The parents of the young woman who died at a Dunedin student party are showing remarkable courage in the face of their deep grief, the university vice-chancellor says.
Vice-Chancellor Professor Harlene Hayne spoke to the media at a press conference in Dunedin today - the first time she has spoken publicly about the tragedy that occurred at a chaotic party in the city on Saturday night.
Professor Hayne said the student's death has severely affected the university community and her heart went out to the family and friends most affected.
"I met with her parents earlier today - they are simply remarkable people, in the midst of their own grief, I admire their courage and their generosity in helping us to look after the students who are most severely affected by this tragedy."
She urged the media to respect the parents' privacy as they worked through their deep grief.
The police are refusing to confirm the identity of the woman who died but RNZ understands her to be 19-year-old Sophia Crestani.
Her name was not used at the media conference this afternoon.
Instead Professor Hayne said the university's priority was looking after its students. Many had already sought help from counsellors such as Student Health and chaplains.
However, she had noticed in the last 24 hours, "the biggest support they have sought is from each other".
She said the two students who were admitted to hospital after the party were fine and were suffering leg injuries.
The students who lived at the house used for the party had moved out and the university was helping them find new accommodation, Prof Hayne said.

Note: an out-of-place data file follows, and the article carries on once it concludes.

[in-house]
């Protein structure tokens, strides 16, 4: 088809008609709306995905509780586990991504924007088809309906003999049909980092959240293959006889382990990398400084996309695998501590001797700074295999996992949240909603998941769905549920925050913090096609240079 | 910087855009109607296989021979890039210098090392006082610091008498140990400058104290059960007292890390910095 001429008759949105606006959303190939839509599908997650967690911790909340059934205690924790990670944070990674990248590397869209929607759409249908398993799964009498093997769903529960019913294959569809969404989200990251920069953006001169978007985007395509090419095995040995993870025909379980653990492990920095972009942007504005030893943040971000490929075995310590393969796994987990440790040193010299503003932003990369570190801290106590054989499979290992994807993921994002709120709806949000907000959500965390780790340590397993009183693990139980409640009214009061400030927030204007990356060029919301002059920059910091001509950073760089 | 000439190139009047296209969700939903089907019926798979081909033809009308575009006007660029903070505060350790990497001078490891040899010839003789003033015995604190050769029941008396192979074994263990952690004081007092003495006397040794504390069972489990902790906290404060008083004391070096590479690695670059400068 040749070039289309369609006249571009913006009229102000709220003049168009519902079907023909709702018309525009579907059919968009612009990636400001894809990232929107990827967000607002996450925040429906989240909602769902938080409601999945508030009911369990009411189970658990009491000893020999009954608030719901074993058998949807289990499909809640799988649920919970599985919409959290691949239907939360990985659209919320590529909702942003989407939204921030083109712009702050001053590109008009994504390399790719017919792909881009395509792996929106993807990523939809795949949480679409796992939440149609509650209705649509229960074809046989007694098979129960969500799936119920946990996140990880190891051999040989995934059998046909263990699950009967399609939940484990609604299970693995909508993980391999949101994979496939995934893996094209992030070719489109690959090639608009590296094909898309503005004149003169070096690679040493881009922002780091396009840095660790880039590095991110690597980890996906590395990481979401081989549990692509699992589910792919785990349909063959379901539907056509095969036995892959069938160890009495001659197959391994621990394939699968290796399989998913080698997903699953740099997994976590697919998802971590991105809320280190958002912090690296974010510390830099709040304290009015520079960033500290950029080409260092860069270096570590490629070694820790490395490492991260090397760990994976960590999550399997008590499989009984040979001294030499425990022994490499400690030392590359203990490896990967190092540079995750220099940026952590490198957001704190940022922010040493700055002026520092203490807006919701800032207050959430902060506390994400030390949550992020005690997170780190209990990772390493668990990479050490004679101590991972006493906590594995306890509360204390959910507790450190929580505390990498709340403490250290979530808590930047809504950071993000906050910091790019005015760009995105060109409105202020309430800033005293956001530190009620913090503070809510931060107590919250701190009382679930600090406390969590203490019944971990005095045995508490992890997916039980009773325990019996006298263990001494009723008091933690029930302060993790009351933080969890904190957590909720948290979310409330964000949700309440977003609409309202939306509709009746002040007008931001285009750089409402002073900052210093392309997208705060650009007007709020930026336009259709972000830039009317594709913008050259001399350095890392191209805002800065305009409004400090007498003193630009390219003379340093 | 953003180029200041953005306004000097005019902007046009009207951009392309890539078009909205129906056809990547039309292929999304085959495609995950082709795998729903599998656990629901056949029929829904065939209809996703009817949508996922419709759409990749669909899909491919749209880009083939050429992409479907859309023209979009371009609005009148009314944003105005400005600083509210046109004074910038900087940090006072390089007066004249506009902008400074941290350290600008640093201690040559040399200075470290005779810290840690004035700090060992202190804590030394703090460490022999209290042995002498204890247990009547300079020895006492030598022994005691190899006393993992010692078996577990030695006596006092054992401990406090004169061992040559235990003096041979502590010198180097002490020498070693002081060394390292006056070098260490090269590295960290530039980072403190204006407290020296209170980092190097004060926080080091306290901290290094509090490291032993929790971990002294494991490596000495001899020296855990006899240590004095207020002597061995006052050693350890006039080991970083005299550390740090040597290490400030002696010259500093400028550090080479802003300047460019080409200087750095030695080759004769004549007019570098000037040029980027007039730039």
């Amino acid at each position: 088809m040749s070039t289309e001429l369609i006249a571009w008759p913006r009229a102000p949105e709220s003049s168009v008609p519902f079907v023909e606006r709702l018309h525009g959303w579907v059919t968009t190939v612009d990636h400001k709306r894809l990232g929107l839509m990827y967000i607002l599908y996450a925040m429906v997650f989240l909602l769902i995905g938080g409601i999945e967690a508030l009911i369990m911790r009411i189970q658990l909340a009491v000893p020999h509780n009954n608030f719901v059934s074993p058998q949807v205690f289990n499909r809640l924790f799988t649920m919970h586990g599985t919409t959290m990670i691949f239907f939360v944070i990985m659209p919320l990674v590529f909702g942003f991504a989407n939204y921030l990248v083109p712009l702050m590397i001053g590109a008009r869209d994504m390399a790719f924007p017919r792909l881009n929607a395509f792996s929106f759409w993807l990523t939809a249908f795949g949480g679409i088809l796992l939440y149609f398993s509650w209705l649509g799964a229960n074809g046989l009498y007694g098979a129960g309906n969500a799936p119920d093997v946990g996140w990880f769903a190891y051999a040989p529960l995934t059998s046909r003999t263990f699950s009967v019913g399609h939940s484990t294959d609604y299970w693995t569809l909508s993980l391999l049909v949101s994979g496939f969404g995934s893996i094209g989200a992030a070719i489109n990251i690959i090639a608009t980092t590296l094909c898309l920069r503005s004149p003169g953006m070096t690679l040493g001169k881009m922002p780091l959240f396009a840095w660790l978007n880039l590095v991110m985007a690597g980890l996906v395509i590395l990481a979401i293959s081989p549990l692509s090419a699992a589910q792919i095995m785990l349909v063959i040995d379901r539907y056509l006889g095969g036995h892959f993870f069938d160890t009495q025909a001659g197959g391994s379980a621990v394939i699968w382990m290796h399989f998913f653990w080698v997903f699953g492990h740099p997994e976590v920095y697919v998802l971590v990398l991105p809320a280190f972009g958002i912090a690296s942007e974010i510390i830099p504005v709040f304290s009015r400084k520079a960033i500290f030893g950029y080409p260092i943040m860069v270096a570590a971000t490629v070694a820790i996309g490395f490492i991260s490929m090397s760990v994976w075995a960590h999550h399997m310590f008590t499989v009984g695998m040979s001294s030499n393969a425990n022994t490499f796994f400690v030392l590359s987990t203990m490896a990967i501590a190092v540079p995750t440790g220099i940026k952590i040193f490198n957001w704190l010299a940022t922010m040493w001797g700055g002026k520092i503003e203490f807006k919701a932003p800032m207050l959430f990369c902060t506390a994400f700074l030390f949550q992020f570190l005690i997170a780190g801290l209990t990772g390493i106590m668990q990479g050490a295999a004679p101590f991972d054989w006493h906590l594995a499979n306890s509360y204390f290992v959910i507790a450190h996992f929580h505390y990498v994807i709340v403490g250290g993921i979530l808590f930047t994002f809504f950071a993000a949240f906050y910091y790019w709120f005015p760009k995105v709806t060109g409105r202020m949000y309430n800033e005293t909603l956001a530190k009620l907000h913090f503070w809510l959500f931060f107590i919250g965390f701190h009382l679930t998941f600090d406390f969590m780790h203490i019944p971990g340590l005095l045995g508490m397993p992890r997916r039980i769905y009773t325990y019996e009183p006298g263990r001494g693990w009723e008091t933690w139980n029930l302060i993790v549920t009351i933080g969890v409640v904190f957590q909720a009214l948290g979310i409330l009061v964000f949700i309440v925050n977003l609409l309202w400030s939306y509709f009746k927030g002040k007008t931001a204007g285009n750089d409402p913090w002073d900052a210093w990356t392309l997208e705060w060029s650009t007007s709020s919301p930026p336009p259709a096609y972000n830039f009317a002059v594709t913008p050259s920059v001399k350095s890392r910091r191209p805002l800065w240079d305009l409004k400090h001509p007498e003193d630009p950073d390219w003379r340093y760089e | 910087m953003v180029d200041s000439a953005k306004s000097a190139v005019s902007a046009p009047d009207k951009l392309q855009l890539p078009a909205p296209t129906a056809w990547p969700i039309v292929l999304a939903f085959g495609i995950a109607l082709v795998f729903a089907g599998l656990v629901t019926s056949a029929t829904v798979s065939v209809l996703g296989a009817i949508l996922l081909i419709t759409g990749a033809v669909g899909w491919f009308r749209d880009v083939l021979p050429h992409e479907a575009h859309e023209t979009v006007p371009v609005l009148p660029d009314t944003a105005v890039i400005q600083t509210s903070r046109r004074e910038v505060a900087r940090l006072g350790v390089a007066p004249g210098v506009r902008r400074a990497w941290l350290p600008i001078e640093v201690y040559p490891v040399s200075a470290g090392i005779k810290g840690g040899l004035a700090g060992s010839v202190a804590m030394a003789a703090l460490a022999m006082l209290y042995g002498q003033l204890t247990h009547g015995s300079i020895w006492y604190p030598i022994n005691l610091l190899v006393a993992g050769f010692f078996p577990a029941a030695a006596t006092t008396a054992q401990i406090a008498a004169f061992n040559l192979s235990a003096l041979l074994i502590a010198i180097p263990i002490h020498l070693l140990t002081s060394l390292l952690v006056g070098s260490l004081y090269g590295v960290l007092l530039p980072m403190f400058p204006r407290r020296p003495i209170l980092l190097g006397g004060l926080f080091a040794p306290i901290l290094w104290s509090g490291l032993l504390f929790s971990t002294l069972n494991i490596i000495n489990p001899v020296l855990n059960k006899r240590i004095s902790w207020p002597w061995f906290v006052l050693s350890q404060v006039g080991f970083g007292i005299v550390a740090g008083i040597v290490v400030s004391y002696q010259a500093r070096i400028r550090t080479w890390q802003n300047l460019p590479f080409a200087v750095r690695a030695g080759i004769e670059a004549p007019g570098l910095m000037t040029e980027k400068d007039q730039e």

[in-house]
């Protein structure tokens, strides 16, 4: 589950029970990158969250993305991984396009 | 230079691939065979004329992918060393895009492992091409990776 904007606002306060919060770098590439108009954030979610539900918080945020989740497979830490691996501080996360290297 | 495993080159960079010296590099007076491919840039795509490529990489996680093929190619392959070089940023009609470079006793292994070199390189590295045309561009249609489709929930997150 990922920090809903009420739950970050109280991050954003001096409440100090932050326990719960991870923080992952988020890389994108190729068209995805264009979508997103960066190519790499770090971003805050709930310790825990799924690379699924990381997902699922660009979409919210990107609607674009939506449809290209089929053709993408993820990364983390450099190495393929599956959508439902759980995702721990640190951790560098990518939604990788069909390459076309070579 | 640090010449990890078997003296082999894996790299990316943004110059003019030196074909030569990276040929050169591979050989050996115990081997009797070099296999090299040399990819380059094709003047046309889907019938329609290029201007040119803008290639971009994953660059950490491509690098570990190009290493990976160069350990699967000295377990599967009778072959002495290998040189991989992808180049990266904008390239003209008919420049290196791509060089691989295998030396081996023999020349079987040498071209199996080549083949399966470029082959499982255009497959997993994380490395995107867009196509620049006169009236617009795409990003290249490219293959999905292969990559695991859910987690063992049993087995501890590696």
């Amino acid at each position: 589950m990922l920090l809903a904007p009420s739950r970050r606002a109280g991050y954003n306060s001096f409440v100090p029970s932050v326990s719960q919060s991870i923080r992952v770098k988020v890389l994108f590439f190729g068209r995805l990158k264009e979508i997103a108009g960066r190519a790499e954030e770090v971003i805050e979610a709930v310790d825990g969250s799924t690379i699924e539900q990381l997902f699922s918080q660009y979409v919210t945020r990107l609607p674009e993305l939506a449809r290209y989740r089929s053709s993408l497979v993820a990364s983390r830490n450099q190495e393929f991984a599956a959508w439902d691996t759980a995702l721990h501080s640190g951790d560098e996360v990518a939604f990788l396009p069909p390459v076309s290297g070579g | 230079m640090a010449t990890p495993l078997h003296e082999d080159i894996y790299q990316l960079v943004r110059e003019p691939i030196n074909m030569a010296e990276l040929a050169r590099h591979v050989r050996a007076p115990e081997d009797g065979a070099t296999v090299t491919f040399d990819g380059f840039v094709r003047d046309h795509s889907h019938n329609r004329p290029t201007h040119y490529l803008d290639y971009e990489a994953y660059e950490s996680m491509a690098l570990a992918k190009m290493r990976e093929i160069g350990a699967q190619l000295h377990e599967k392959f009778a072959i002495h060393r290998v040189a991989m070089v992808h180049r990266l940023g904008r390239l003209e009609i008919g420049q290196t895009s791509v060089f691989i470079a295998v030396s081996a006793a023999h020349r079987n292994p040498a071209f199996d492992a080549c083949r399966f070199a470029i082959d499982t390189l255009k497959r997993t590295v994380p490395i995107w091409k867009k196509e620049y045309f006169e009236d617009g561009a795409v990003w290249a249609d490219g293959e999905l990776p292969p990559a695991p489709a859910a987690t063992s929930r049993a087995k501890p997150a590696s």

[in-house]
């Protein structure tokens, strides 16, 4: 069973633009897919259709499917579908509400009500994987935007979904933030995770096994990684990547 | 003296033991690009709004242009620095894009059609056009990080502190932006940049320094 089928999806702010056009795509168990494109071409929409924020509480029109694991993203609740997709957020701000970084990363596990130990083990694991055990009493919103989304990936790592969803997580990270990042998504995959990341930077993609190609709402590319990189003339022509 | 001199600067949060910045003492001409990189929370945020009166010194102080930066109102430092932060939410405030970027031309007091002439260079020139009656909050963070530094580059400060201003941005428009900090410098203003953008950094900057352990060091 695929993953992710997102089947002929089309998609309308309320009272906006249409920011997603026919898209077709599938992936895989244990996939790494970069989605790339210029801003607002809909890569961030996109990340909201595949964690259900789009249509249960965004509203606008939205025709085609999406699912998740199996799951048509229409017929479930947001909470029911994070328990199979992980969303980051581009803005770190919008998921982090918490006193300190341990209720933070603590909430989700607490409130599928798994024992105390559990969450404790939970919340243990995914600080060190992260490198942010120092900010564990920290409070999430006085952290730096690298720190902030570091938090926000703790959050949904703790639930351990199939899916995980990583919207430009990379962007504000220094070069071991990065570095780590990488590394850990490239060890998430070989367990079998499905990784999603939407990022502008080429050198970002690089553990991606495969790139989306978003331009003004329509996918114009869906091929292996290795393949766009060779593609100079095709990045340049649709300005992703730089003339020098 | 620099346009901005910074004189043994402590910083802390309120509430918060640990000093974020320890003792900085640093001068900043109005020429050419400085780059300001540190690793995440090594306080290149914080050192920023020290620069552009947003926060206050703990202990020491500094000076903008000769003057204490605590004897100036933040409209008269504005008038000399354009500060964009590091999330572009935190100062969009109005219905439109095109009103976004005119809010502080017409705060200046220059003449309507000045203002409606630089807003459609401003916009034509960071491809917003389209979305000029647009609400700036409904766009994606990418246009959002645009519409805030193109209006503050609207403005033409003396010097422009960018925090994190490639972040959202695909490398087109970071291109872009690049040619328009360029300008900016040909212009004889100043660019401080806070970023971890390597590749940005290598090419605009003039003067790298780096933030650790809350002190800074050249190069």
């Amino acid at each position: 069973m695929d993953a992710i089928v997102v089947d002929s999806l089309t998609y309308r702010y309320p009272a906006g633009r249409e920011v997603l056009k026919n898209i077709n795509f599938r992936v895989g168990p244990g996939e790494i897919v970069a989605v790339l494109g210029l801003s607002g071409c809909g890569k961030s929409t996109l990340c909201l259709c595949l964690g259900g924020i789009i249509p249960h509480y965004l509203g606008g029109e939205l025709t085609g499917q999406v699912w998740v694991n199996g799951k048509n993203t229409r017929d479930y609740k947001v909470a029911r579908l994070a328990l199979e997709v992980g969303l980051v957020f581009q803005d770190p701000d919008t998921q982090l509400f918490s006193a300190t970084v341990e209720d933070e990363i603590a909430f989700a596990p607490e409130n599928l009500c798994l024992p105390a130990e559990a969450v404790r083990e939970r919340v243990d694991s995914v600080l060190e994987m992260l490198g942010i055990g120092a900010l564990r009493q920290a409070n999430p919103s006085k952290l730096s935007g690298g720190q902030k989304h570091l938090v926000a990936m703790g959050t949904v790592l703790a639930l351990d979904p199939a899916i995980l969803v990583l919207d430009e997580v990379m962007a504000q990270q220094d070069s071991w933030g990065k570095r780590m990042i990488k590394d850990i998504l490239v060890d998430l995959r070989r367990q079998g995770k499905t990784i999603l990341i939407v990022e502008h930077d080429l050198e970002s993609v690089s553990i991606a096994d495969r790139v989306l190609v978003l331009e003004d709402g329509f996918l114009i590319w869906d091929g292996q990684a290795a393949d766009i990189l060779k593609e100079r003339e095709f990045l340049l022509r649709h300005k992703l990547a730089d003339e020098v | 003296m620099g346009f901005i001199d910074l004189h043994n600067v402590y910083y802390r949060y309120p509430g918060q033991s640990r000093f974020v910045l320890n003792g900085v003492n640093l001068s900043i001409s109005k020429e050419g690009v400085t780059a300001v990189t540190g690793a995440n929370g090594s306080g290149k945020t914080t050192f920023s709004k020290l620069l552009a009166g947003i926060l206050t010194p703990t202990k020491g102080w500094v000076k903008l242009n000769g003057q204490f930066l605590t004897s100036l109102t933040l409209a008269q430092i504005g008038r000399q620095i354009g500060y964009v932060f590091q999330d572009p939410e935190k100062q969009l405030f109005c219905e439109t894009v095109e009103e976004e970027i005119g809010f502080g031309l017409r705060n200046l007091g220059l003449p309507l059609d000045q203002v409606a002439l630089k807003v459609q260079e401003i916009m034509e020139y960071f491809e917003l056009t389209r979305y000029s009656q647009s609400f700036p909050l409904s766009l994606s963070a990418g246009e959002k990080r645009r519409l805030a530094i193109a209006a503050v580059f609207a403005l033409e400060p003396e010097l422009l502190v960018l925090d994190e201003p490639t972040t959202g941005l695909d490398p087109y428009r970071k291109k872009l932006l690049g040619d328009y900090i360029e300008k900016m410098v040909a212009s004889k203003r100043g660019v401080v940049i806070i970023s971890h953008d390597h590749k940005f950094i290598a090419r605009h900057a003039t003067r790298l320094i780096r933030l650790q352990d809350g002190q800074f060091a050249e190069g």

The university had also started work on a "compassionate consideration process" for those who might be unable to sit all their exams, which start on 12 October.
Asked if she had any message for prospective parents worried about sending their children to the university, she said: "I'm sure there are a lot of parents concerned. This is a tragic accident.... this university community has come together in a way that I can hardly believe."
Staff and students had rallied round to help each other.
The president of Otago University Students Association, James Heath, said now was not the time for finger-pointing.
A drop-in centre would open at the association's office tomorrow, and students could access other counselling services on campus.
"Most significantly, we urge our students to be there for each other; reach out to your friends and flatmates; talk, listen, show the strength of our community."
Police finish scene examination
The police say inquiries are continuing into what happened at the party and are still keen to speak to anyone who was at it.
Inspector Will Black said their focus remains on supporting the dead woman's family and friends.
Mr Black said police have now finished their scene examination at the property, and have spoken to some of the students who were present.
He asks anyone who has information that may help form a detailed timeline of what happened to get in touch.
Mr Black said the timeline will assist the Coroner.
Retired law professor Bill Hodge said police are likely to be considering factors such as whether anyone was employed to run the party.
He said they will be looking at factors such as whether people were charged admission, or if anyone was employed to serve drinks at the party.
He said if someone was employed it could become a WorkSafe issue.
Mr Hodge said they could also look at whether the organisers of the party could be liable of criminal nuisance, but that could be a steep hill for them to climb, he said.
PM says death is a tragedy
Prime Minister Jacinda Ardern said Ms Crestani's death is an extraordinary tragedy.